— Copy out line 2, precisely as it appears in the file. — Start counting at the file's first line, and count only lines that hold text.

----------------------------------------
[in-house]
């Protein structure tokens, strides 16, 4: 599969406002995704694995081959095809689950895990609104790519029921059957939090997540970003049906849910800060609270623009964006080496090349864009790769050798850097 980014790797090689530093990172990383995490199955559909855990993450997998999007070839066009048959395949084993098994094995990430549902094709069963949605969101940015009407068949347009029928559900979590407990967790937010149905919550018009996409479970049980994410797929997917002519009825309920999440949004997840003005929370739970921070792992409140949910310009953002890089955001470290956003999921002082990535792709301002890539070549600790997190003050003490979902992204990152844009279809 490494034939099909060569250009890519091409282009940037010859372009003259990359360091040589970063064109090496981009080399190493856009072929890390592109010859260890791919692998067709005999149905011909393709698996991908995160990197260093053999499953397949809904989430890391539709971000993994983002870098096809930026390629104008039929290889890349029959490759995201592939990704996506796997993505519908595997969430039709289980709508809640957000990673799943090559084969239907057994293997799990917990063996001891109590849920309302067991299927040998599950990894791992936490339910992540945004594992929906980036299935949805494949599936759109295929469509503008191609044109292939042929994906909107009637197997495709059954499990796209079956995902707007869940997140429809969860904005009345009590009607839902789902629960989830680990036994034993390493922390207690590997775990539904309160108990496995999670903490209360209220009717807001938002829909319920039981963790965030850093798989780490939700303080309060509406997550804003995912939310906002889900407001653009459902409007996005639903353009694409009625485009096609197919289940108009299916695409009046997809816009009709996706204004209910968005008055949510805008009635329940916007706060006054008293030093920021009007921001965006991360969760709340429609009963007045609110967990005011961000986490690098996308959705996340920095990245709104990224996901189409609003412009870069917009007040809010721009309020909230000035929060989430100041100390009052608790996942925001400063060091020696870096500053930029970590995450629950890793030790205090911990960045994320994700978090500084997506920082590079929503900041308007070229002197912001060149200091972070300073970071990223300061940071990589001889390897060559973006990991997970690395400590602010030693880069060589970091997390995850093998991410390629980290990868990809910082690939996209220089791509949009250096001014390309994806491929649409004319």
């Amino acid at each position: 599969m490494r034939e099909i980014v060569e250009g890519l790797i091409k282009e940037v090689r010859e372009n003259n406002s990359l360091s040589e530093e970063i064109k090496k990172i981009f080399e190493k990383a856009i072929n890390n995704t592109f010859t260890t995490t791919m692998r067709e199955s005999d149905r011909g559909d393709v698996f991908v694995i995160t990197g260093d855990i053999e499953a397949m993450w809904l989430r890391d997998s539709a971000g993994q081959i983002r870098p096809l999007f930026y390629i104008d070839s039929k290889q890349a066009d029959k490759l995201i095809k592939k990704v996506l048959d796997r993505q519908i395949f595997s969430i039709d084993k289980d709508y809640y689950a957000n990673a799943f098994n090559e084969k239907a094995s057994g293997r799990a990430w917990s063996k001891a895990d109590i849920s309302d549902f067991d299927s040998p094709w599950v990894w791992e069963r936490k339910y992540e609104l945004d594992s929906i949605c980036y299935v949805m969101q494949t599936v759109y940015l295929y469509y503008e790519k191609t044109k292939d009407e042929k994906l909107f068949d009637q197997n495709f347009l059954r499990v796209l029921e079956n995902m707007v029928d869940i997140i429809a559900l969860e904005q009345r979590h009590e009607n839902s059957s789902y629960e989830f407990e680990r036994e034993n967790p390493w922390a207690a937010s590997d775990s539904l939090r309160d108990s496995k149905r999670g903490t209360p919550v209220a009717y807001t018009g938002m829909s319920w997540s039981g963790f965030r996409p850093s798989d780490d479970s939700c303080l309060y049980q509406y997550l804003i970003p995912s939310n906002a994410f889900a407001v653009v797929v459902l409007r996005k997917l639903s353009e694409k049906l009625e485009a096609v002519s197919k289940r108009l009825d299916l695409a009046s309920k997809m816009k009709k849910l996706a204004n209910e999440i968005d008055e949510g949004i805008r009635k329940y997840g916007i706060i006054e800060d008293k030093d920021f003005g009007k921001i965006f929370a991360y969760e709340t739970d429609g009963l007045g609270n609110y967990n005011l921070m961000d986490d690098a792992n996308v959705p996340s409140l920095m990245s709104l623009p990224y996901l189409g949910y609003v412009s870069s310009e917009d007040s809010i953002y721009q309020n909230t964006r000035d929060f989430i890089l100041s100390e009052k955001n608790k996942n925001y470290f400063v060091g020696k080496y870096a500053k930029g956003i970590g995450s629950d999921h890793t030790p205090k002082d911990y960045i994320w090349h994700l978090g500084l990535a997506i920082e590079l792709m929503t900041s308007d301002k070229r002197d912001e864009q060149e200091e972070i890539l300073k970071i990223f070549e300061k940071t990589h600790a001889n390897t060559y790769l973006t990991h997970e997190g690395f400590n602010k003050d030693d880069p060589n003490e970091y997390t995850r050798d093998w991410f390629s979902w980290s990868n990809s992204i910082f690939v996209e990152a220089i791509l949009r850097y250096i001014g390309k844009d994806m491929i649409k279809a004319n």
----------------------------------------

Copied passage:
């Protein structure tokens, strides 16, 4: 599969406002995704694995081959095809689950895990609104790519029921059957939090997540970003049906849910800060609270623009964006080496090349864009790769050798850097 980014790797090689530093990172990383995490199955559909855990993450997998999007070839066009048959395949084993098994094995990430549902094709069963949605969101940015009407068949347009029928559900979590407990967790937010149905919550018009996409479970049980994410797929997917002519009825309920999440949004997840003005929370739970921070792992409140949910310009953002890089955001470290956003999921002082990535792709301002890539070549600790997190003050003490979902992204990152844009279809 490494034939099909060569250009890519091409282009940037010859372009003259990359360091040589970063064109090496981009080399190493856009072929890390592109010859260890791919692998067709005999149905011909393709698996991908995160990197260093053999499953397949809904989430890391539709971000993994983002870098096809930026390629104008039929290889890349029959490759995201592939990704996506796997993505519908595997969430039709289980709508809640957000990673799943090559084969239907057994293997799990917990063996001891109590849920309302067991299927040998599950990894791992936490339910992540945004594992929906980036299935949805494949599936759109295929469509503008191609044109292939042929994906909107009637197997495709059954499990796209079956995902707007869940997140429809969860904005009345009590009607839902789902629960989830680990036994034993390493922390207690590997775990539904309160108990496995999670903490209360209220009717807001938002829909319920039981963790965030850093798989780490939700303080309060509406997550804003995912939310906002889900407001653009459902409007996005639903353009694409009625485009096609197919289940108009299916695409009046997809816009009709996706204004209910968005008055949510805008009635329940916007706060006054008293030093920021009007921001965006991360969760709340429609009963007045609110967990005011961000986490690098996308959705996340920095990245709104990224996901189409609003412009870069917009007040809010721009309020909230000035929060989430100041100390009052608790996942925001400063060091020696870096500053930029970590995450629950890793030790205090911990960045994320994700978090500084997506920082590079929503900041308007070229002197912001060149200091972070300073970071990223300061940071990589001889390897060559973006990991997970690395400590602010030693880069060589970091997390995850093998991410390629980290990868990809910082690939996209220089791509949009250096001014390309994806491929649409004319």